How You Can Improve Productivity by Using OneNote
Let’s take a peek inside my productivity toolbox.
Most of the time when we hear the word “tool”, the first thing we think of is a circular saw or nail gun…not computer software.
However, production is more than just the physical aspect of producing things. The more organized we are, the more productive we are.
By nature as a recovering perfectionist, having things well organized is important to me. I know that to some people the level of organization that I love, makes them feel trapped.
The more organized we are, the more freeing it can be.
It’s about taking control of your life and making it what you want it to be.
For years I worked on ways to get and stay organized. Am I where I want to be? Not yet, but remember, I’m a perfectionist by nature. Getting and staying organized is a difficult thing and it only increases the more you try to do.
One of the best tools I’ve found for organization is Microsoft OneNote.
This tool is great for organizing and communicating. It does so much, so well, that I don’t need a bunch of different apps to do different things. Too often these various apps don’t sync well across different systems and devices.
I would equate OneNote to a three-ring binder with improved technology.
OneNote is the “Six Million Dollar” binder. Just like “The Six Million Dollar Man” this computerized version of a ‘notebook’ has superhuman bionic computerized capabilities.
A good comparison of OneNote to a binder is how I used to have project binders on site at construction projects. This was a place where information would be kept organized so that employees, sub-contractors, project management, architects and the customer could all have access to the specifics of that project.
OneNote is organized similar to a binder. You can have different “notebooks”, each book can be divided into multiple “sections” and each section can have “pages” and subpages.
Here are a few of the superhuman bionic capabilities of OneNote –
- Share information with other people across multiple devices. This can be as simple as sharing a shopping list with your spouse or as detailed as an entire notebook with colleagues on a project.
- Syncs automatically across multiple devices. If someone adds to the shopping list or checks something off a “to do” list, you will know it instantaneously if you’re connected to the internet. If not, it will sync once you are.
- When changes are made, they are marked until viewed. If someone makes a change, I will be able to know that, go to the specific change and know who did it and when it was done.
- Insert almost anything on a page. You can insert copies of other documents, screen clippings, photos, audio and video recordings, links to other pages and/or web locations, etc. This is only a part of what is available with OneNote.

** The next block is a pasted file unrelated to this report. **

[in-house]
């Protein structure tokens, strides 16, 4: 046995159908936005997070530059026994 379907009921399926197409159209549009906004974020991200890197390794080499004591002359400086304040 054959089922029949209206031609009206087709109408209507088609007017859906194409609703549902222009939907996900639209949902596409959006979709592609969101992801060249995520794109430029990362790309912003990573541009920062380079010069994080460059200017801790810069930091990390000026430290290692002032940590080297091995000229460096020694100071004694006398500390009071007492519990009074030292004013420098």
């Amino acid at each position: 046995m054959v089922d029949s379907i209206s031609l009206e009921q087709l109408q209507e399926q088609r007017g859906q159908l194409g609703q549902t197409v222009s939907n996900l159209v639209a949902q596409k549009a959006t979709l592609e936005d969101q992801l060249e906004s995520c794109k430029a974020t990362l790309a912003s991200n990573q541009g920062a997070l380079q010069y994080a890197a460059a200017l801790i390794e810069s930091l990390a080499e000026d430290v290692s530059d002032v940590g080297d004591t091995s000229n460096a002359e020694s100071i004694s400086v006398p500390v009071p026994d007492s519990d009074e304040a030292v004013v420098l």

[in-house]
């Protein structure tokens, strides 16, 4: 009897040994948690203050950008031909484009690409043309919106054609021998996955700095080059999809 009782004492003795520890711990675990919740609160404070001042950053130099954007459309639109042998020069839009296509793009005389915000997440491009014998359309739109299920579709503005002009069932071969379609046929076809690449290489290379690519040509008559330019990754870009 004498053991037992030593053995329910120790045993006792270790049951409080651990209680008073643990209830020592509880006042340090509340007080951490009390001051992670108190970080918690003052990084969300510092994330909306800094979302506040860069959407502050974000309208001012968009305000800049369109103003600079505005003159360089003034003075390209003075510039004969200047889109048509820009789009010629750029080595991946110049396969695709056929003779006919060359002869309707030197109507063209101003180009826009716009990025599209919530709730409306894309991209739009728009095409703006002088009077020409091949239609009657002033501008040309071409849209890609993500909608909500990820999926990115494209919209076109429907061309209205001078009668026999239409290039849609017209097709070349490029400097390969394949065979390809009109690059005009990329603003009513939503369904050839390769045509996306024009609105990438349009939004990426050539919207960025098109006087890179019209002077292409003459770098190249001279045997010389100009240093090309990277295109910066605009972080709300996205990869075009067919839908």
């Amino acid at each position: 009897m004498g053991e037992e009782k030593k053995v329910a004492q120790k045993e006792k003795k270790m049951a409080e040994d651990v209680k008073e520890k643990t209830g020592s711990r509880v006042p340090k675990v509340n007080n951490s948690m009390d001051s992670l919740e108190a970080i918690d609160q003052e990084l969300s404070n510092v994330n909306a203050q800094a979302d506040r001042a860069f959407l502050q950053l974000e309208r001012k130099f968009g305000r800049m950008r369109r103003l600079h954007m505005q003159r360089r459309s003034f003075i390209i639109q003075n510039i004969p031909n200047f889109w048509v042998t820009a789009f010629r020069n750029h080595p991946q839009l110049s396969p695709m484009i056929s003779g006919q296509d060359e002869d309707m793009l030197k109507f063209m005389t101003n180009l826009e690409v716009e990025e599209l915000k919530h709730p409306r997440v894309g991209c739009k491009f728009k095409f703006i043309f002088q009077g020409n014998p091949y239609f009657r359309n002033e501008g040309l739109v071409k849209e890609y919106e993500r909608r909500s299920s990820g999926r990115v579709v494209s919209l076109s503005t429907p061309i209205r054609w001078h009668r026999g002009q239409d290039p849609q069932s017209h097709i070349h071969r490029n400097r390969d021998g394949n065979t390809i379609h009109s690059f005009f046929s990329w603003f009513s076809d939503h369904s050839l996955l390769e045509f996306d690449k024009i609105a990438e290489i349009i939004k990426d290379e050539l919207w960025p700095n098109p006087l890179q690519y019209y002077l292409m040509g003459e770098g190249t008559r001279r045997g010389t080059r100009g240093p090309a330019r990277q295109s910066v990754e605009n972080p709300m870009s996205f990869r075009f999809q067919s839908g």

- Link from and to multiple locations. I can put a link for a specific OneNote page in a task reminder or calendar event or on a word document. Click on it and it will open that page, even if OneNote isn’t open.
- Editing is really easy. Things on a OneNote page can be clicked on and moved to a different place on the page. This feature is great for prioritizing a list. If I want to move something higher on the list, I just move it there, no cutting or copying or pasting (although you can do those things as well).
- It’s always ready to open and use. It doesn’t require the opening of a program, folder or a file before you can write something down. Click on the OneNote icon in the task bar and it’s open. A couple more clicks and you can write down your note before you forget it.
- Great place for filing and storing. If I want to save an email from a customer with a picture and a link to a web site, I can do that right from Outlook.
- Can protect sensitive info within a shared notebook. If I have a page that has ideas for my wife’s Christmas or passwords to my bank account, I can password protect those pages. This means that if my wife “accidently” goes to her Christmas page when she meant to go to the shopping list, she can’t open it without the password…and she doesn’t have the password.
- Can draw or write on it just like paper. This feature is great for quickly gathering information with my tablet or phone. I can draw the floor plan for a room addition and write dimensions and notes right in OneNote.
This tool can do all this and more. Some people will probably say that it has too many bells and whistles or it’s too complicated. I’m sure this isn’t the best tool for everybody and that’s okay. Not every person uses the same cordless drill.
This tool is simple to use and a great way to stay organized.
Even if you aren’t a recovering perfectionist like I am, OneNote can help you be more productive and…
Isn’t that what we all want…to be more productive?
This post was originally published January 21, 2017
It was updated again on October 4, 2020